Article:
GLOBO – Are you ready for the new OTT era?
Raymundo Barros, CTO of GLOBO, tells us the latest technological innovations of one of the largest media companies in the world.
One of the strategic priorities of GLOBO is to provide the user with an integrated experience. “The key – reveals Raymundo Barros – is to integrate broadcast and broadband worlds, providing a seamless digital experience, regardless of what the content is provided over broadcast or broadband”.
The large Brazilian company is in the process of renovating its facilities and services to adapt to new consumption habits. On the one hand, Globoplay, Grupo Globo’s OTT application, will be completely updated, both in terms of technology and content. The company is also building three new ‘super-studios’ of 1.500 square meters each equipped with IP and 4K-HDR technology to double its ability to produce ultra-high quality content, mostly in TV series for OTT delivery.
This interview is part of a series of special reports that we are developing this 2018 to learn the current technological state of the most influential televisions on the planet guided by their top technical managers.
Globo reaches more than 100 million people through its multi-content platforms on a daily basis. In 2017, they had their largest audiences since 2011: they interacted with more than 190 million people per month or 94% of people with TV sets at home. The media company has a free-to-air broadcast network with 122 stations throughout Brazil. Five of them are owned by Globo, while 117 are affiliate stations.
Q: Could you tell me about the current situation of television in Brazil, and how this affects your position?
A: In terms of technology, we are in the middle of the analog switch-off process. Digital television has been available over the air in Brazil for ten years. We have already ceased broadcast of analog television for more than half of the country. All the major cities and all the metropolitan areas, 120 million Brazilians, already solely use digital television. Thus, we have to address what we call small cities within the country, in which analog television is still broadcast and awaiting shutdown. This process will finish in 2023.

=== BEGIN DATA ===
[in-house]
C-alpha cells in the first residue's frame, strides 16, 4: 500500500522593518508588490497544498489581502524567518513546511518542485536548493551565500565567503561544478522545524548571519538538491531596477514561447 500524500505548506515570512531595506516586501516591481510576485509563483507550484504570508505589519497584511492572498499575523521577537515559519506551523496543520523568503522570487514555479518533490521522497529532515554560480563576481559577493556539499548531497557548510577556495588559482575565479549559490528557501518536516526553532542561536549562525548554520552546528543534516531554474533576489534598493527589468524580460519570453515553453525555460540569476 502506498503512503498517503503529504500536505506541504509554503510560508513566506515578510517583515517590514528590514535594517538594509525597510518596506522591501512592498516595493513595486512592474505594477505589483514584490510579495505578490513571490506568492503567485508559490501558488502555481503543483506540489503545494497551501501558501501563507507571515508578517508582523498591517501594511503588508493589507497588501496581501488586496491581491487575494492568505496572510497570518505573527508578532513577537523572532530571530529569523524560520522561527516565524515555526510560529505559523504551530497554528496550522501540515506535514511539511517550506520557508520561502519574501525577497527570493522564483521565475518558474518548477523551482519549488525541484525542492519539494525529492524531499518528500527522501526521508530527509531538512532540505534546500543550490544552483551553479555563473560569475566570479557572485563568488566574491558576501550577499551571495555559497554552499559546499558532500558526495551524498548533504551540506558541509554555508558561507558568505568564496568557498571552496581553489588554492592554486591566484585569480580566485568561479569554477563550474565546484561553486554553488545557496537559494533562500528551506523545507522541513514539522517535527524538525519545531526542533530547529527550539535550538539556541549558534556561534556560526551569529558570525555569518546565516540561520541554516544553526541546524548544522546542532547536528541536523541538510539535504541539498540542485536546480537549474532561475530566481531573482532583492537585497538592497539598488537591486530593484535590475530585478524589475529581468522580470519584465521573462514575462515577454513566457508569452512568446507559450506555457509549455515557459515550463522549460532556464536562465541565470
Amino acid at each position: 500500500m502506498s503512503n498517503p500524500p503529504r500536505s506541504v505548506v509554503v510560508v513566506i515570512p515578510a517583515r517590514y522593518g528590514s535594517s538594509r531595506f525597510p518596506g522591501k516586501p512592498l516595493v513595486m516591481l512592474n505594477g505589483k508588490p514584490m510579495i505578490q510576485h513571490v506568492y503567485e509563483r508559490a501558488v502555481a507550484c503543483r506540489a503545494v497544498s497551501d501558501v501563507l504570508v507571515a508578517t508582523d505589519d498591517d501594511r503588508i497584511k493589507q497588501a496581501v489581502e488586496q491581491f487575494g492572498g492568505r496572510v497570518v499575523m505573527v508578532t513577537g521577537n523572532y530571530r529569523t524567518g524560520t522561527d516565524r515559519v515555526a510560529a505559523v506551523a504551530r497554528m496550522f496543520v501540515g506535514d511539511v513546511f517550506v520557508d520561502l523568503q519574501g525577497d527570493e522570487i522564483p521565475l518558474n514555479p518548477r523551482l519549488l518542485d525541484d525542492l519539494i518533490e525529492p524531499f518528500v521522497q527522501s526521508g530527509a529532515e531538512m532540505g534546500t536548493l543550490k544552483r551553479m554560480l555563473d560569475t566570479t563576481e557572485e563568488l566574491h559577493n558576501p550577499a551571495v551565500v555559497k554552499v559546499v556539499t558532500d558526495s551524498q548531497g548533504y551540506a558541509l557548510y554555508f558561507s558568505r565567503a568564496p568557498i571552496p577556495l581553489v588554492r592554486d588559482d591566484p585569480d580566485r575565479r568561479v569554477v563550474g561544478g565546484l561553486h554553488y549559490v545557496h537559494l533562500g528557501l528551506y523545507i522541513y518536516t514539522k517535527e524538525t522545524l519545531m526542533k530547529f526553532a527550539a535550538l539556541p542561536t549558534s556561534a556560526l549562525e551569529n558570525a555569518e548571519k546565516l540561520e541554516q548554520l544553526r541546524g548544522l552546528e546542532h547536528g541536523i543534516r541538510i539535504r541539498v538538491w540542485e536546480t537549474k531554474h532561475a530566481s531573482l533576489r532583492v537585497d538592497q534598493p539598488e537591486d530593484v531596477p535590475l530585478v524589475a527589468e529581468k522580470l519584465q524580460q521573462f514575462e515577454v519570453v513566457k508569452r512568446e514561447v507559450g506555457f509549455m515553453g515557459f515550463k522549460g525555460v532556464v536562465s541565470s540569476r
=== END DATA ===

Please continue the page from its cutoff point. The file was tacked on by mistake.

In terms of broadcast, digital television has been massively deployed in Brazil.
Our standard is based on the Japanese standard with certain innovations. Our codec system is H264. We are already performing some demos in Brazil, in order to design the next generation of digital television.
Tell us more about these demonstrations.
We can start from the past 4 years. In the last Summer Olympics, which were held in Rio de Janeiro, it was the first time, outside of Japan, that 8K content was broadcast over the air. We did that in 2016. We also had in the World Cup in Brazil, in 2014, the first 4K over-the-air broadcast, as well as a demo based on HbbTV technology, for Europe.
In the last World Cup, we did two major demonstrations during the event. One of them was 8K/HDR in partnership with Japanese broadcaster NHK. We accessed all the matches that NHK covered in 8K/HDR. In partnership with IntelSat, we transported live 8K video transmissions from Japan to Brazil, and carried out a demo at the Museum of Tomorrow, a wonderful science and technology museum in Rio de Janeiro. More than 30.000 people attended this demo, watching live matches and replays.
We also developed a live broadcast demo based on the ATSC 3.0 standard in this World Cup. This channel is still on air, and here we broadcast on a daily basis some 4K demo content. A number of football matches have been broadcast in 4K-HDR, most of them from the World Cup, and also a second HD program stream in the same channel for mobile reception.
We are also demonstrating a new hybrid broadcast/broadband framework that have been developed by the Brazilian DTV Forum. Thanks to this, the TV sets already available in Brazil are providing a more seamless experience, meaning that you can watch Globo content over the air and, at the same time, receive Globo content over broadband in a single experience. This means that, although the Brazilian current digital television standard cannot support 4K, Globo’s content that have been produced in 4K can be delivered for the end users over-the-top in a seamless experience.
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